So, I told Sara to go on the other side of our fence, and I’d let her in our back yard, since dogs aren’t scary to Aragorn. I hoofed it on to the other end of our area, managed to shut the dogs into the house (yet another minor miracle), and opened the gate. Now, poor Aragorn was far from home, surrounded by weird things, like the pond, and getting distracted. After a bit of circling, Sara got off and led him (she had thought to bring a lead rope, so she was prepared!).
We got over to the horse pens with no further incident. Hooray! Then we were able to have a nice visit, discuss our training progress, our career progress, our families, and normal friend stuff. Since I rarely see others during the day, other than to say hello or goodbye, that was a real treat!
When it came time to go, I got to watch Sara ride Aragorn for a while, which was fun, since he’s so pretty and strong. I was more prepared for them to leave, because I shut my horses up in their pens, and shut Sara’s up in the outer pen (they had conveniently all come up to see what was going on, which was mighty nice of them).
I was able to go ahead and open all the gates, and Sara had a very smooth ride back home! I think we can do it again sometime! And one day, when I’m allowed to do more than go in circles and figure 8, I can go again, too (at least we’re doing well with the circles and figure 8, and I am happy to take our time).
At least here at the ranch, there’s not much other news. I needed this weekend to relax as much as possible in preparation for a hard work week, so that’s great. I do think a couple of the new hens have started laying, since I had four eggs this morning, and two were smaller. I hope the colored eggs start soon!
Trixie comes back to work on Drew again today, I’ll get the start date for the pool tomorrow, and I think the other shipping container will show up soon, to complete the pen arrangement. All those things are good distractions from hurricanes, COVID, and other illnesses.
It’s always something, because that’s life! I’ll just do my best to be prepared and keep sending out that lovingkindness to the world.
As you may recall, I’ve been concerned that Drew, age 3 or so, seems really unbalanced and has trouble standing on three legs. I reported that in my Drew’s Clues post last week. Some of it may well be just growing pains. He’s definitely in growth mode right now. But, when Trixie last looked at him, she was pretty sure he had some issues that were causing him to hold one hip higher than the other, making balance difficult. So, today was the day to prod Drew in earnest to see if we could give him some help or relief.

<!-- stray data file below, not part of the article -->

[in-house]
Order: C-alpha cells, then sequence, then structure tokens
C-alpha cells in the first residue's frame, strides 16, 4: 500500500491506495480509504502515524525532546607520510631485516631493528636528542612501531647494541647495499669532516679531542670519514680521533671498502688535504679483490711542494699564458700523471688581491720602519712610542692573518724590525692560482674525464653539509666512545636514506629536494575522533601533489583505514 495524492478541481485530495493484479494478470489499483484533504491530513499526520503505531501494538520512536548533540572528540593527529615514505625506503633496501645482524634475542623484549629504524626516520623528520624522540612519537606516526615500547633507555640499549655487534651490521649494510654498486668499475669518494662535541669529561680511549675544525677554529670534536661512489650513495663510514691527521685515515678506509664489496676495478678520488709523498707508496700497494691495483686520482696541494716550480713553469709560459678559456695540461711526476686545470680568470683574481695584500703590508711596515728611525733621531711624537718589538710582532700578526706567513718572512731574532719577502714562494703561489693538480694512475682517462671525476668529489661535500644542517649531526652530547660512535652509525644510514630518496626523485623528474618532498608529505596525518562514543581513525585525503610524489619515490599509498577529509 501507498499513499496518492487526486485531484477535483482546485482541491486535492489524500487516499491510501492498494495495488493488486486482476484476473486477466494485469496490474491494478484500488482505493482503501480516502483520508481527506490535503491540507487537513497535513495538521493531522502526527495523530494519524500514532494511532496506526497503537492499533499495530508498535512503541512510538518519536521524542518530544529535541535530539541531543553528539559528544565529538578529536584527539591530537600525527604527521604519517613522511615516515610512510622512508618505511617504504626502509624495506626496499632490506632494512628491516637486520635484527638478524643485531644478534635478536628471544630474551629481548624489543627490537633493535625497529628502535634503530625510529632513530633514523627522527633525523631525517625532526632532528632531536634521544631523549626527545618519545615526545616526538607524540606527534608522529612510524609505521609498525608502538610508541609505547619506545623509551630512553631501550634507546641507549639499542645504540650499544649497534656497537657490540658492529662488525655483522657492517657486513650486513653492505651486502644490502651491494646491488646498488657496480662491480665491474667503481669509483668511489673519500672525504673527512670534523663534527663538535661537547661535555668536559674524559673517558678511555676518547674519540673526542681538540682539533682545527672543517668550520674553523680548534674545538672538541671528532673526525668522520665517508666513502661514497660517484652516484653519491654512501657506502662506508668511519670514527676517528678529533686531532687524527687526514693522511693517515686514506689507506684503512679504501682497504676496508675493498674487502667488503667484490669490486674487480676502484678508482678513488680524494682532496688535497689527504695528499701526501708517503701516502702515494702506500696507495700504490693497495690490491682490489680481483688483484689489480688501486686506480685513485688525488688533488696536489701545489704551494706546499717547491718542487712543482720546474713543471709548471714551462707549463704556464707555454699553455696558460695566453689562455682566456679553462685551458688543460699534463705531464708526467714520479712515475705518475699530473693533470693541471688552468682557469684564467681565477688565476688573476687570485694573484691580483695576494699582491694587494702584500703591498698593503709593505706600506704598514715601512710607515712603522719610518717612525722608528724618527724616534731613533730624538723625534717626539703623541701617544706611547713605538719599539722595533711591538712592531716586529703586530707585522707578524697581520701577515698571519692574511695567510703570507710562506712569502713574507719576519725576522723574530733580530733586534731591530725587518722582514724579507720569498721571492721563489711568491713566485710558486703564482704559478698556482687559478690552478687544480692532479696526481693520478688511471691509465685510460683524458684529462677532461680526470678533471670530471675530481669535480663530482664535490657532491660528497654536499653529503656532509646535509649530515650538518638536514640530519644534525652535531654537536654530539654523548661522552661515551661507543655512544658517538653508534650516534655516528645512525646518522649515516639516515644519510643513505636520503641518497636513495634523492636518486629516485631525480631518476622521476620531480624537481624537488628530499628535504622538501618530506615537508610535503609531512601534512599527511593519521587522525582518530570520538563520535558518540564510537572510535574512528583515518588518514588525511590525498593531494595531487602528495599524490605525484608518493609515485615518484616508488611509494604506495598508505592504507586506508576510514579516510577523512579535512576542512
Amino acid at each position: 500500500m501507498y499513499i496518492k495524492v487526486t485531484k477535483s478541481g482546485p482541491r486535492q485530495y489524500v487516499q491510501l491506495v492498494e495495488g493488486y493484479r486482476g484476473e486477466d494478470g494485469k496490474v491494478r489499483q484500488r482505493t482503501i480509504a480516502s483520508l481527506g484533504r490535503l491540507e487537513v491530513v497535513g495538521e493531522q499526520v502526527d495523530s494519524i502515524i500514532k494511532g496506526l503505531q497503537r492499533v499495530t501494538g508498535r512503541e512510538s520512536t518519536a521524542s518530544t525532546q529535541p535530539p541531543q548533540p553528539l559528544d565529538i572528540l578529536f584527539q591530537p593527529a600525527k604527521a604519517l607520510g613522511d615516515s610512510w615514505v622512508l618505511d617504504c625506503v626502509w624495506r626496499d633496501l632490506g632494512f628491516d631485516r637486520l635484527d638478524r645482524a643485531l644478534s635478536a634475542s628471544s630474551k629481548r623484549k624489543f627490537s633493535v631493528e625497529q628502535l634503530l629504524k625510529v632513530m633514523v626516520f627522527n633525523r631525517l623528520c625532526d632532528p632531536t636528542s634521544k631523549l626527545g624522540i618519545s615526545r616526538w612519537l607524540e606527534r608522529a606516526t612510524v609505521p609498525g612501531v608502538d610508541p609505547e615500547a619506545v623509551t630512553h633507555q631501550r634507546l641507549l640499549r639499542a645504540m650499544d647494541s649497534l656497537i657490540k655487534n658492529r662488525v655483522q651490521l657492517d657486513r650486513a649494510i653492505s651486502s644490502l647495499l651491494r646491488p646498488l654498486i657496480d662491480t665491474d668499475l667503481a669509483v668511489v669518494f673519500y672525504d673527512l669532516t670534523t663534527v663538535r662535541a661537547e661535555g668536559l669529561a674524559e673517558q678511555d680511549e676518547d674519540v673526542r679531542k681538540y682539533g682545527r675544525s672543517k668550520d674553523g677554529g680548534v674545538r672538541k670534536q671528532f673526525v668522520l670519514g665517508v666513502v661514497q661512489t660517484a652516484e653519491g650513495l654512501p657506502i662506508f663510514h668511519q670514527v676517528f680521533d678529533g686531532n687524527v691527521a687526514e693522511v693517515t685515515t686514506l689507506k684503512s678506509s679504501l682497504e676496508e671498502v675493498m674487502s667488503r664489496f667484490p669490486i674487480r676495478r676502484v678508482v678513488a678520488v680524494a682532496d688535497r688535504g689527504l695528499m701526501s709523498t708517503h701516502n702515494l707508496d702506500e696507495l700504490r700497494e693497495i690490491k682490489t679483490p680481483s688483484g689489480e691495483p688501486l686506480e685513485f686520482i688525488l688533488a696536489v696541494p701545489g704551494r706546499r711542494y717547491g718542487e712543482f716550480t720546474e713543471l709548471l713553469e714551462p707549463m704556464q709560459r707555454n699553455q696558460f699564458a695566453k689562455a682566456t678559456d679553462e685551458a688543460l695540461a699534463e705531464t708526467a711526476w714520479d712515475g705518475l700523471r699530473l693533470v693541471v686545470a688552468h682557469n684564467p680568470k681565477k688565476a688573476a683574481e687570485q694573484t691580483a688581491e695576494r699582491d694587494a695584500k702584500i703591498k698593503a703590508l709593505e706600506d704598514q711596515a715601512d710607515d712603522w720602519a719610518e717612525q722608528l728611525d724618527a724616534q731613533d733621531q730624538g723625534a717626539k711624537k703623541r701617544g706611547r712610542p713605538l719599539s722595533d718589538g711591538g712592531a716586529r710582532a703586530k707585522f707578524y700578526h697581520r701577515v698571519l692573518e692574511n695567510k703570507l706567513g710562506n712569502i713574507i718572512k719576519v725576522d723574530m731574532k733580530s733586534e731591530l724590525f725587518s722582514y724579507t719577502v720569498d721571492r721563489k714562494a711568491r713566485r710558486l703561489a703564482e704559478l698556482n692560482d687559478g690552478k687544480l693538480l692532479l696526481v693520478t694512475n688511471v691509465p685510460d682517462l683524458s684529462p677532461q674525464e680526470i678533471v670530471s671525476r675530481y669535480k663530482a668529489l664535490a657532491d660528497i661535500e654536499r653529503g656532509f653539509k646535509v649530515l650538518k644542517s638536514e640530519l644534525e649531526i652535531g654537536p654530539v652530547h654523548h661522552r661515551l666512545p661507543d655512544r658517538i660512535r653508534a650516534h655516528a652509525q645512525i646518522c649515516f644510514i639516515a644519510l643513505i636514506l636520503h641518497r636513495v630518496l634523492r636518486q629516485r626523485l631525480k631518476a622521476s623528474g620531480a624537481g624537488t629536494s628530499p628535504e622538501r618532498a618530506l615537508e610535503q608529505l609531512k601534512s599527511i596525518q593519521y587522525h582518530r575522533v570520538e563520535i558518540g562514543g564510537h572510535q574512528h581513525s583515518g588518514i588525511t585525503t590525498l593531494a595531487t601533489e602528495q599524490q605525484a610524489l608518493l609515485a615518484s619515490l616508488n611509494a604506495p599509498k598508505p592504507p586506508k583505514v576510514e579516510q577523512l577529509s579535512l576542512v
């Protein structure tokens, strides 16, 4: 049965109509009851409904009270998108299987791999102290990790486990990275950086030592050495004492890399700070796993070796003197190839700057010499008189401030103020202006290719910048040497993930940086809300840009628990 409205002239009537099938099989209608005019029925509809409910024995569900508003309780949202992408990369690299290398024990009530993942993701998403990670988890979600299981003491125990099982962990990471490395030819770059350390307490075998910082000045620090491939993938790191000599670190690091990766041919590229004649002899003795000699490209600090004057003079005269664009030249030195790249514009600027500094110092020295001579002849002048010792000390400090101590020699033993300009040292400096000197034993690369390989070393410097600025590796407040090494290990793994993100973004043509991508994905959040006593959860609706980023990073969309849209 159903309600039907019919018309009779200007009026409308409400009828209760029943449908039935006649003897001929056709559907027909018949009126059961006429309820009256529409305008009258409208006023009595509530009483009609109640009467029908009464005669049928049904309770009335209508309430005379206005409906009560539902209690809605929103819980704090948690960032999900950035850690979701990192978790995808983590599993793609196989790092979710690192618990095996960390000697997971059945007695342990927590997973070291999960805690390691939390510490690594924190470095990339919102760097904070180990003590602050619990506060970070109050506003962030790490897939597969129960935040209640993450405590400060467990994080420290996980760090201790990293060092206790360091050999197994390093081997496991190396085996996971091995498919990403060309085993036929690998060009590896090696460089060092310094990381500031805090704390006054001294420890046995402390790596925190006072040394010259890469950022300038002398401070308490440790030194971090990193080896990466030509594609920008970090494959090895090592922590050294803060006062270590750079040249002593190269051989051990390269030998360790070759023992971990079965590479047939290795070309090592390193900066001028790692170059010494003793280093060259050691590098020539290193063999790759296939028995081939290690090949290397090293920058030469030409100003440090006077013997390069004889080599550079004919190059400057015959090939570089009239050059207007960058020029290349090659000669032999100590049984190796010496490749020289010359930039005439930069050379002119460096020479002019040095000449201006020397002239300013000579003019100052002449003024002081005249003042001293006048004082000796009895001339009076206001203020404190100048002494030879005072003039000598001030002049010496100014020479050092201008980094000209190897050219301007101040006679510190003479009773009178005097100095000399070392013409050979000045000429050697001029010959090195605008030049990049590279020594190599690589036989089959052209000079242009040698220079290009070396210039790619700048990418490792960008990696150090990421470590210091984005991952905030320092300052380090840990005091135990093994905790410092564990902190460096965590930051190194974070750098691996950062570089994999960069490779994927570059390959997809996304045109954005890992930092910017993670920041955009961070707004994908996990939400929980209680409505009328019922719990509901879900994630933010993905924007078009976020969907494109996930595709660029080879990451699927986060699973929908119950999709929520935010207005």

Some of the stretches and other manipulations she did could have been a bit painful to him, so we constructed a fake chute to put him in. It protected Trixie and kept him from squirming.
Both Trixie and I were impressed with how well he took to all the handling and odd positions he got put in. She said he really has a good disposition and can be a forever horse for me if I keep doing the right things for him. That made me happy, because I get really good feelings about him, too, even when he’s being a bit of a teenager.
I took the above photo for his trainer, to show his muscle development and such right now. One thing I can tell is he’s gotten lighter in just the time I’ve had him, and his legs have more muscle. The biggest difference is his neck, which is filling out well, considering it was pretty skinny when we got him.
By the end of a lot of muscle movement and massage, a couple of miracles occurred, at least for Drew. He is able to stand on either back leg and even cross each leg way over to the other side of the one on the ground. I was shocked at the improvement.
And, his hips are even. Granted, he’s standing a little funny in the picture below (he looks “cow-hocked” but I am assured he isn’t normally), but he looks much more balanced. I hope that by getting him worked on a few times in the next month, he’ll be able to be balanced in training.
Many times we’ve noticed that the horses really get relaxed after being worked on. Well, Drew was really REALLY relaxed. I told Trixie I bet he laid down as soon as we took his halter off.
He looks about like I feel. As hard as I try, my mental health is not holding up. But, don’t worry, I also went to the doctor! I had my first telemedicine appointment today, which was an interesting experience. It worked great.
That leads me to my big message for today: if you need help ASK for it. And be glad you aren’t a horse, who has a hard time asking.
Getting in touch with your emotional truth, by processing feelings to improve the human condition in the 21st century. Living out loud by my motto,"Triumphing over Trauma" 🌈
In light and in shadow, always with ❤